Nevertheless, the United States is a very important participant in and instigator of these genocides. The least exculpatory view would equate American responsibility with that of the non-German nationals who actively participated in the Holocaust. Without Nazi Germany, Jews killed by or with the cooperation of France, Romania, Poland, and other nations would not have died; yet the Nazi collaborators and native anti-Semites of these countries were also responsible.

Most often, however, the United States bears a responsibility for holocausts in which it has merely participated (not those it has directly instigated by methods #1 and #2 above) greater than that of the non-German nationals for the extermination of the Jews. The United States has often (although obviously not always) been one of the necessary factors in these horrors. Some killing - in many cases lots of killing - would have occurred even in the absence of American action; but America not only in historical fact participated in the killings, but was often instrumental in them. Saddam Hussein is a brutal and Hitler-like (or Jefferson or Madison or Eisenhower or Bush-like) thug, and as far as I know he came to power without direct American aid. But as is well known, the United States aided him in his war with Iran and in his use of poison gas against Iran and against the Kurds in Iraq itself. And the United States, of course, bears much of the responsibility for the horrors endured by Iranians during the last and present centuries. U.S. complicity in Iraq's war was only one atrocity America inflicted on Iran.

Rwanda is an unusually ambiguous example of U.S. complicity in genocide. It is universally acknowledged that Belgian colonial policy largely defined, and perhaps for all practical purposes created, the "ethnic groups" that have been killing each other for decades. Belgium and the leaders of both groups bear responsibility for these repeated acts of attempted genocide, many of which would have occurred on some scale even if the United States had never existed. It would take some detailed research to ascertain how many more people died because the United States actively opposed humanitarian intervention by anyone, despite (even because of) knowledge of what was happening. Clinton, by the way, opposed action out of general principles, not out of any specific U.S. interest; he did not want the United States to intervene, and was opposed to anyone else accumulating influence in the area by preventing a holocaust. But the fact is that Clinton did not "not intervene"; his calculated policy deliberately encouraged and facilitated the killings.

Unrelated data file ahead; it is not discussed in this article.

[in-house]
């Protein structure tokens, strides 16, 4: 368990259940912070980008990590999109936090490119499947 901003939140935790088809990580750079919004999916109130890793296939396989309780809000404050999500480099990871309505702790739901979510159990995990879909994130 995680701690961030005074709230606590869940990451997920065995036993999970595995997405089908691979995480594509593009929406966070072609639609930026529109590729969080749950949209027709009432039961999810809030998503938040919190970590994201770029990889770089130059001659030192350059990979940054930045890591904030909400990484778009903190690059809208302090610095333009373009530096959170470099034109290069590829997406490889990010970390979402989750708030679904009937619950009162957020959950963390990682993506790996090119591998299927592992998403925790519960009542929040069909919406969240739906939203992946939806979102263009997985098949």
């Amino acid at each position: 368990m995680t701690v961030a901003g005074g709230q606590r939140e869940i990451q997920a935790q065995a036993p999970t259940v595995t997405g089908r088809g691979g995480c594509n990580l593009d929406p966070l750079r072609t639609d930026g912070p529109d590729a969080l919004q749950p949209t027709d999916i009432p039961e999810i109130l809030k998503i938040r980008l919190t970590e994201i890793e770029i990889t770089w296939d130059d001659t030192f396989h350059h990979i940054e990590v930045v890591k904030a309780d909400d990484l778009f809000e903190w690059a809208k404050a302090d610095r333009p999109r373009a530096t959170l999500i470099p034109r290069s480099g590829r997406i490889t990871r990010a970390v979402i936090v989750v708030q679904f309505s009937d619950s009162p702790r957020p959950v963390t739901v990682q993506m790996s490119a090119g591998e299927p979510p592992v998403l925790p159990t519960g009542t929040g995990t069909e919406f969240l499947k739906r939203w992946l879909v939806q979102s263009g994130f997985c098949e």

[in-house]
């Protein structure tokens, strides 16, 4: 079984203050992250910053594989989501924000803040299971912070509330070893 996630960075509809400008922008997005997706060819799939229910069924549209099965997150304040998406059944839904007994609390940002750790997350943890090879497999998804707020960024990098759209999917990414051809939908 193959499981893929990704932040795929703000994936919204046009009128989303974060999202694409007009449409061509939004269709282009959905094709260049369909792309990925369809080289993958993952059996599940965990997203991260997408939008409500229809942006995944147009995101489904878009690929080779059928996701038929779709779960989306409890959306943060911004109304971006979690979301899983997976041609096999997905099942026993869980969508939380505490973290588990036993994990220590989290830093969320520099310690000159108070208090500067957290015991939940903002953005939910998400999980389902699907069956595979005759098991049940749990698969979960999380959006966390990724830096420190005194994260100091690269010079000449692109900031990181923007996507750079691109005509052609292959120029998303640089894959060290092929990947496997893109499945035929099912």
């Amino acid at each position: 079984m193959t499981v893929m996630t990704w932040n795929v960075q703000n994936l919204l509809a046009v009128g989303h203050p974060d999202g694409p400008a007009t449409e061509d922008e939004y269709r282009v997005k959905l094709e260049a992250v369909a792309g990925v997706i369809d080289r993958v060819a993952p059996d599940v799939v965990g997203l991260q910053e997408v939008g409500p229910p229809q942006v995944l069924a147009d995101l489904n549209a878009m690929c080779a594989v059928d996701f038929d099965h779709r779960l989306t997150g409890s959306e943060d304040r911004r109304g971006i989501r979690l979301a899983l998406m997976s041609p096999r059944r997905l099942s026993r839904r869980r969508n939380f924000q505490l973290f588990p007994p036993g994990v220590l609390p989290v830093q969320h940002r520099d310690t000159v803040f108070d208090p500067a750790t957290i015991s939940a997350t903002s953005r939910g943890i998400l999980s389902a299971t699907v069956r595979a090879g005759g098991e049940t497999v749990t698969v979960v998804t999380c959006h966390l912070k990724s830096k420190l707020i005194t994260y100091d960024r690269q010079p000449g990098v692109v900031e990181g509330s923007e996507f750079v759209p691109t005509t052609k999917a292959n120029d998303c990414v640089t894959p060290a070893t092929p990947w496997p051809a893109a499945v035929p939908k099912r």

4. American citizens and residents deliberately tortured, mutilated, and killed as a direct result of U.S. domestic policy. Throughout the twentieth century, the U.S. government was at war with most of its own citizens. This war was waged for profits and other forms of dominion, resulted in the mass murder and torture of untold millions of persons, and was justified by high-sounding principles, similar to those which justified America's foreign depredations.

Whites burned African-American men alive in public festivals of degradation and torture for the ostensible purpose of "protecting pure white womanhood" from "bestial black rapists"; in reality, lynching fostered the rape of black women by white men, in the manner customary under slavery. (The fear of black men also subordinated white women under their white male "protectors," who owned and exploited them.) African Americans were also worked/tortured to death as tenant farmers and in convict labor camps, the chain gang, and peonage farms – forms of compulsory labor now widely recognized as "worse than slavery." Whites claimed that Americans of African descent benefited by the "protection and tutelage" of the master race, and that the indignities of Jim Crow helped blacks more than any "illusory equality" ever would. Were not Afro-Americans the most prosperous and most highly educated blacks in the world?

Women of all races were legally beaten and raped by their husbands, and killed in death-camp factories, in the name of "protecting womanhood," fostering "feminine refinement and delicacy," and "upholding the family." Opponents of martial rape and of starvation wages, like advocates of suffrage, were often beaten, jailed, or even killed.

Under the rubric of "freedom of contract," capitalists and their governments exterminated millions of workers in every conceivable way—including overwork, malnutrition, industrial accidents, preventable disease, death-trap tenements, and exposure. Statistics published by the government's own Commission on Industrial Relations (CIR) in 1916 indicate that millions of babies under the age of one year died horrible and preventable deaths in the early twentieth century alone.